No escaping the taxman (TT Dec04 p18-20)

Despite UK and US efforts to legislate against and regulate tax avoidance schemes, international schemes that use at least two tax systems can resist unilateral elimination. TAIFs involve the financing or refinancing of, for example, a UK group’s foreign operations, and rely on one or more double tax treaties. Classic examples of TAIFs include dual-resident ‘double dips’, cross-border ‘repos’ and ‘hybrid debt’. Amendments to the US/UK Treaty; changes in domestic law and greater co-operation between the UK and the US have led to the closure of ‘hybrid’ TAIFs, ‘reverse hybrid’ TAIFs, some ‘double dips’, some ‘repos’ and some third country ‘pref stock’ ‘double dips’ during the last 15 years.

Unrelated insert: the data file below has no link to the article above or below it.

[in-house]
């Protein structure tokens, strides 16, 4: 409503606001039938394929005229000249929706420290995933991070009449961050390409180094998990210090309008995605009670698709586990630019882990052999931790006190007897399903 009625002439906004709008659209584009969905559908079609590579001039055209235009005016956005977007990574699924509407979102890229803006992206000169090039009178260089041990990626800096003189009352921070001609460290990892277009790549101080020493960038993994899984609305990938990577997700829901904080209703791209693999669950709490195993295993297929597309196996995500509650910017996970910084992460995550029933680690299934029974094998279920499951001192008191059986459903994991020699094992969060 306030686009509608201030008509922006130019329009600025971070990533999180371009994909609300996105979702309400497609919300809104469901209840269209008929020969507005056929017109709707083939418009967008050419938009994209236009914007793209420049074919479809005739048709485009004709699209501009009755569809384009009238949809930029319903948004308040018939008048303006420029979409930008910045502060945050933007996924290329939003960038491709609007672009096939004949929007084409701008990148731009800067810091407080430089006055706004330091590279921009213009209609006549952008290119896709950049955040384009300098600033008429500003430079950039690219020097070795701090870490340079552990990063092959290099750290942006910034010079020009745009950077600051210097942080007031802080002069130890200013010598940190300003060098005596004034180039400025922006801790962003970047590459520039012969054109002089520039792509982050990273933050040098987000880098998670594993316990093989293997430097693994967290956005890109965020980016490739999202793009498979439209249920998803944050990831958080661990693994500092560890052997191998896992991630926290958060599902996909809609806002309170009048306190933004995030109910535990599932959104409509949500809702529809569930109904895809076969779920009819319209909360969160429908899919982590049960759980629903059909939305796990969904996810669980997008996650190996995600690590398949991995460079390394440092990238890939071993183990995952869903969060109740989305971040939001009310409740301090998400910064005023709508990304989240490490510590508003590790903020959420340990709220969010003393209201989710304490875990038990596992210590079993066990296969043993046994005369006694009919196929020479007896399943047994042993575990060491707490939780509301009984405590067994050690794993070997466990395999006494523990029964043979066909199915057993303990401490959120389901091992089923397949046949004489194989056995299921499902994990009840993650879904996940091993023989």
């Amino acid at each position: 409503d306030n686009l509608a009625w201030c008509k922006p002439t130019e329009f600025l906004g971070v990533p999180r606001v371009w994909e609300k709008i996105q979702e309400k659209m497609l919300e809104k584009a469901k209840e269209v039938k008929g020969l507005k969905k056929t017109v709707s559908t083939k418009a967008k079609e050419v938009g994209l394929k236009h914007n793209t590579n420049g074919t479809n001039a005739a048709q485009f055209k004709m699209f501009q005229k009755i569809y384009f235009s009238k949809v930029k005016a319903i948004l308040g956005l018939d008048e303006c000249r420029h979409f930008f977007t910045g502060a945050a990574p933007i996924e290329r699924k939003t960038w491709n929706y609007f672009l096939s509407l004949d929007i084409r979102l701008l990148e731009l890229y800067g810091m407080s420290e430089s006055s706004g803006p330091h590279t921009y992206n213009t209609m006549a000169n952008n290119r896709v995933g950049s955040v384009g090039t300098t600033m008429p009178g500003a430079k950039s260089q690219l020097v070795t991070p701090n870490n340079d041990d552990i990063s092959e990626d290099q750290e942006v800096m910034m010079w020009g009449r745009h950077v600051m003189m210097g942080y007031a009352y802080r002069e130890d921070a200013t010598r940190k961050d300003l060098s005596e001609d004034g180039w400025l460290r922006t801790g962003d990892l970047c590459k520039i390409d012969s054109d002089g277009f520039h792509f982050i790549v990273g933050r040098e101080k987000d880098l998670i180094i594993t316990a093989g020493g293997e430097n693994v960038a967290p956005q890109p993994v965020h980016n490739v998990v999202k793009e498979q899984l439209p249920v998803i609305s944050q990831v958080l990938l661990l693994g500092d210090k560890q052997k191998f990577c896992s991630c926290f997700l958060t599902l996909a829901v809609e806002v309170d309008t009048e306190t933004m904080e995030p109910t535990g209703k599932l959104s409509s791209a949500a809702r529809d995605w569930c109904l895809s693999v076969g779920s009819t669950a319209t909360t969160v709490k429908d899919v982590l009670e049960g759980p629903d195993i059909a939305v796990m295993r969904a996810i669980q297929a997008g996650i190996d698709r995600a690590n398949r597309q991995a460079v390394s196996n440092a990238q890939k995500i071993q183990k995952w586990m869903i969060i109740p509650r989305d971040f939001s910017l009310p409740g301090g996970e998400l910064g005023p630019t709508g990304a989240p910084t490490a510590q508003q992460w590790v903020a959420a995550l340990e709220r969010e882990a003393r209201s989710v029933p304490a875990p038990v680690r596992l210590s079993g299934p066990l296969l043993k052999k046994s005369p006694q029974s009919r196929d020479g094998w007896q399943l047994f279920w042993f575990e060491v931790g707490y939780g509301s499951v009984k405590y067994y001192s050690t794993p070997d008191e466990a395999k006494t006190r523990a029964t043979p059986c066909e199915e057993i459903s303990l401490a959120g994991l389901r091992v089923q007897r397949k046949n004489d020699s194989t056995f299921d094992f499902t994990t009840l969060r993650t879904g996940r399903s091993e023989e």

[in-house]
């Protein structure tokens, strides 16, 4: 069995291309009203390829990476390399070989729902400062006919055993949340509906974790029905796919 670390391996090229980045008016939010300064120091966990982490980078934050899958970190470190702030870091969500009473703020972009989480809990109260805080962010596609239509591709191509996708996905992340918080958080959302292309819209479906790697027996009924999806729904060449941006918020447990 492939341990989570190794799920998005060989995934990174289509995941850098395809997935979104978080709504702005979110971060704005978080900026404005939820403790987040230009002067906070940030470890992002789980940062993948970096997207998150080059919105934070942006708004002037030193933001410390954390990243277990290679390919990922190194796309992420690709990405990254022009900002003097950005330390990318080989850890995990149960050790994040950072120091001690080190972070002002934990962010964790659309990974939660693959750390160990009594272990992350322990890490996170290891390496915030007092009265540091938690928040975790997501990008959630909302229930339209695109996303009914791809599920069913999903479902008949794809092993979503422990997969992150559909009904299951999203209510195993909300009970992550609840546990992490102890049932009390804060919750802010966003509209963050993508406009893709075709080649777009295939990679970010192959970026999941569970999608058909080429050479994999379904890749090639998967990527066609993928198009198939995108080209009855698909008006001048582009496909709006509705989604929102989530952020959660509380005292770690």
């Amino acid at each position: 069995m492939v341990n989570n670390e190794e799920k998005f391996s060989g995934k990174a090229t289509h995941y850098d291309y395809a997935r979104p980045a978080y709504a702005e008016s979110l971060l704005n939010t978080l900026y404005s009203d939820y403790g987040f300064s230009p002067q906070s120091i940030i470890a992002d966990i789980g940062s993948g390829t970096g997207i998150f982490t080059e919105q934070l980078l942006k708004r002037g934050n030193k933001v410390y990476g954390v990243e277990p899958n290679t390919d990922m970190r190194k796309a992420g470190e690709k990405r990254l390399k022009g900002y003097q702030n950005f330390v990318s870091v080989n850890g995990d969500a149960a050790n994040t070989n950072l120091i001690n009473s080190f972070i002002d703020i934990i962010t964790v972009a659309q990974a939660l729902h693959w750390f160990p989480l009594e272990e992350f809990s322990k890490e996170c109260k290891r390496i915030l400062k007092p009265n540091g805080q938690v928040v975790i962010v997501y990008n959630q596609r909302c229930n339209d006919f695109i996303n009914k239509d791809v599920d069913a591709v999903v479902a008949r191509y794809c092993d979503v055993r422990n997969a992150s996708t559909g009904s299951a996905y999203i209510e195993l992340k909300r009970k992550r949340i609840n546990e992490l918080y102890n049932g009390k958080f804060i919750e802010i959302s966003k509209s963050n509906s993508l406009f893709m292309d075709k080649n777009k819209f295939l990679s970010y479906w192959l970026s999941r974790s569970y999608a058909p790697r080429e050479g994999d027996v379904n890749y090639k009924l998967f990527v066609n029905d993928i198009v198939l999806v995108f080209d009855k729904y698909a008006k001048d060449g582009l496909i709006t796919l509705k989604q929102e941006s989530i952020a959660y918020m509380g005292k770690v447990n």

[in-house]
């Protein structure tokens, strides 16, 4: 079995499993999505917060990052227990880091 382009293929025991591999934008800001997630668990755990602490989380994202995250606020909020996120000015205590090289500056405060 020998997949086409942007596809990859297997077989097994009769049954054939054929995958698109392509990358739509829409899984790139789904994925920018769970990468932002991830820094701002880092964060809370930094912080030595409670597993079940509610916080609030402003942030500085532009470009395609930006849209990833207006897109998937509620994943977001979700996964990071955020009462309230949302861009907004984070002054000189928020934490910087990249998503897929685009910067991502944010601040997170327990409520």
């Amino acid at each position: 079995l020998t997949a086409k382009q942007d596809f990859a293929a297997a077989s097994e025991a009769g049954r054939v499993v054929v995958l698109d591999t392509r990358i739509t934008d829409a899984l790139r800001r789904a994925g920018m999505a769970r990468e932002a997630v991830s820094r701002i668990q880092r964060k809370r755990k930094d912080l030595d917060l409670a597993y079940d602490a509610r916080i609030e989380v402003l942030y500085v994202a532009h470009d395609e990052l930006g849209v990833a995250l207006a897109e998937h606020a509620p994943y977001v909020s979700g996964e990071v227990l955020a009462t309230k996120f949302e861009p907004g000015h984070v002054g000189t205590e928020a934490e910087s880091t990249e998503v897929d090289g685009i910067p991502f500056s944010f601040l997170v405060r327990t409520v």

The US is developing regulations to further limit ‘repos’ and ‘double dips’. The UK, US and Joint International Tax Shelter Information Centre (JITSIC) are now examining deferred subscription agreements, which were created to replace ‘reverse hybrids.’ The UK and US now have systems in place to eliminate abusive TAIFs quickly and effectively. In March 2004, the UK announced legislation requiring all scheme promoters to register a scheme with the Inland Revenue when first offering it to a company. Not all TAIFs are abusive, and it is unlikely they will all be closed down. Those that survive will grow out of a rational commercial position and will not be treaty-dependent.

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